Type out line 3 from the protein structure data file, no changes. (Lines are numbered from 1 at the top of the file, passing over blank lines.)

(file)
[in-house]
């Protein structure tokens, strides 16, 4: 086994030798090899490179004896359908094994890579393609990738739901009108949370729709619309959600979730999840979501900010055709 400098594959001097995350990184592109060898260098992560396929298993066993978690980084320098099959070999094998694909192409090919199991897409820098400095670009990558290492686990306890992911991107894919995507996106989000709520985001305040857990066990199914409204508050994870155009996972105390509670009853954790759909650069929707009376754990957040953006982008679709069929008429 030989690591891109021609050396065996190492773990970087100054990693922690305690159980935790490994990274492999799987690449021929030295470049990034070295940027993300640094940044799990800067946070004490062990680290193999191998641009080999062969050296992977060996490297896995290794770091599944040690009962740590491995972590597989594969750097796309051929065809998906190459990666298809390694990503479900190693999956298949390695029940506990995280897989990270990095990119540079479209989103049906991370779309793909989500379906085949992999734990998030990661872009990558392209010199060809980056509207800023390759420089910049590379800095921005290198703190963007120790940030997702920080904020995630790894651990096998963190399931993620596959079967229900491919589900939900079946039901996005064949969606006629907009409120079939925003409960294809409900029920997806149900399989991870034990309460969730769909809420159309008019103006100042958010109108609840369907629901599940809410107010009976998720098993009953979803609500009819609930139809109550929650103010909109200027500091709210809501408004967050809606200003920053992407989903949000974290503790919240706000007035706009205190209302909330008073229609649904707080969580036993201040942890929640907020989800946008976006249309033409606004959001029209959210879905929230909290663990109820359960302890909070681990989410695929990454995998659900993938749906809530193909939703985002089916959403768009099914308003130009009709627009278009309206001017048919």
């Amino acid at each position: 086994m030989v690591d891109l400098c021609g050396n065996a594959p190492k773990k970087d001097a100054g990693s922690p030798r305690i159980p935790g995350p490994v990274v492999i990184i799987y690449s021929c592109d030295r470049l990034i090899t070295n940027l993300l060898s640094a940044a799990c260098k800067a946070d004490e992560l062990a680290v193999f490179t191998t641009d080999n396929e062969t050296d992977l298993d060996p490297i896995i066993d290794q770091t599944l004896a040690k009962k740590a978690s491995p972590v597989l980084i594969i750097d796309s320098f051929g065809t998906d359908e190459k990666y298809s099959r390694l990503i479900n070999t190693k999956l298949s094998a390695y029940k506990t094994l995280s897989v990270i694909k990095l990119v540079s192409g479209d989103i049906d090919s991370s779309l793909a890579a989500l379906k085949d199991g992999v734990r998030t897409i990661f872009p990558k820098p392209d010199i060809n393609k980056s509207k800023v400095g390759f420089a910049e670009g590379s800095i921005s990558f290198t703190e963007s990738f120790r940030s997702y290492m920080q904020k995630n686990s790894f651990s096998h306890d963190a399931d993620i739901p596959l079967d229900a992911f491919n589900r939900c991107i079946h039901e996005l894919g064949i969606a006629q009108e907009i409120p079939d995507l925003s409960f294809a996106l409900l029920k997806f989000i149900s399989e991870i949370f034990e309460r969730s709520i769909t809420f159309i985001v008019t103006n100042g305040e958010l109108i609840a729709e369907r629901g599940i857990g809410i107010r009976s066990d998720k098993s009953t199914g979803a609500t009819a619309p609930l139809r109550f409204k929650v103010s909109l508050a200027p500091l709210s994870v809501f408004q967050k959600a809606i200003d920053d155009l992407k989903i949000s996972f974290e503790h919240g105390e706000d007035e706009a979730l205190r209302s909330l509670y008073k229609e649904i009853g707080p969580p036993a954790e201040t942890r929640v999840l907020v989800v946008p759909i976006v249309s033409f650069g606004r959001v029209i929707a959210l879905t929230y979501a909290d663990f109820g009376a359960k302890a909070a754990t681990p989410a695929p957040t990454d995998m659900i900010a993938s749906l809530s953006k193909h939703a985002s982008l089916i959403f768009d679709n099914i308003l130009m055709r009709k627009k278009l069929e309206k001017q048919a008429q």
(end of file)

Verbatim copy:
């Amino acid at each position: 086994m030989v690591d891109l400098c021609g050396n065996a594959p190492k773990k970087d001097a100054g990693s922690p030798r305690i159980p935790g995350p490994v990274v492999i990184i799987y690449s021929c592109d030295r470049l990034i090899t070295n940027l993300l060898s640094a940044a799990c260098k800067a946070d004490e992560l062990a680290v193999f490179t191998t641009d080999n396929e062969t050296d992977l298993d060996p490297i896995i066993d290794q770091t599944l004896a040690k009962k740590a978690s491995p972590v597989l980084i594969i750097d796309s320098f051929g065809t998906d359908e190459k990666y298809s099959r390694l990503i479900n070999t190693k999956l298949s094998a390695y029940k506990t094994l995280s897989v990270i694909k990095l990119v540079s192409g479209d989103i049906d090919s991370s779309l793909a890579a989500l379906k085949d199991g992999v734990r998030t897409i990661f872009p990558k820098p392209d010199i060809n393609k980056s509207k800023v400095g390759f420089a910049e670009g590379s800095i921005s990558f290198t703190e963007s990738f120790r940030s997702y290492m920080q904020k995630n686990s790894f651990s096998h306890d963190a399931d993620i739901p596959l079967d229900a992911f491919n589900r939900c991107i079946h039901e996005l894919g064949i969606a006629q009108e907009i409120p079939d995507l925003s409960f294809a996106l409900l029920k997806f989000i149900s399989e991870i949370f034990e309460r969730s709520i769909t809420f159309i985001v008019t103006n100042g305040e958010l109108i609840a729709e369907r629901g599940i857990g809410i107010r009976s066990d998720k098993s009953t199914g979803a609500t009819a619309p609930l139809r109550f409204k929650v103010s909109l508050a200027p500091l709210s994870v809501f408004q967050k959600a809606i200003d920053d155009l992407k989903i949000s996972f974290e503790h919240g105390e706000d007035e706009a979730l205190r209302s909330l509670y008073k229609e649904i009853g707080p969580p036993a954790e201040t942890r929640v999840l907020v989800v946008p759909i976006v249309s033409f650069g606004r959001v029209i929707a959210l879905t929230y979501a909290d663990f109820g009376a359960k302890a909070a754990t681990p989410a695929p957040t990454d995998m659900i900010a993938s749906l809530s953006k193909h939703a985002s982008l089916i959403f768009d679709n099914i308003l130009m055709r009709k627009k278009l069929e309206k001017q048919a008429q």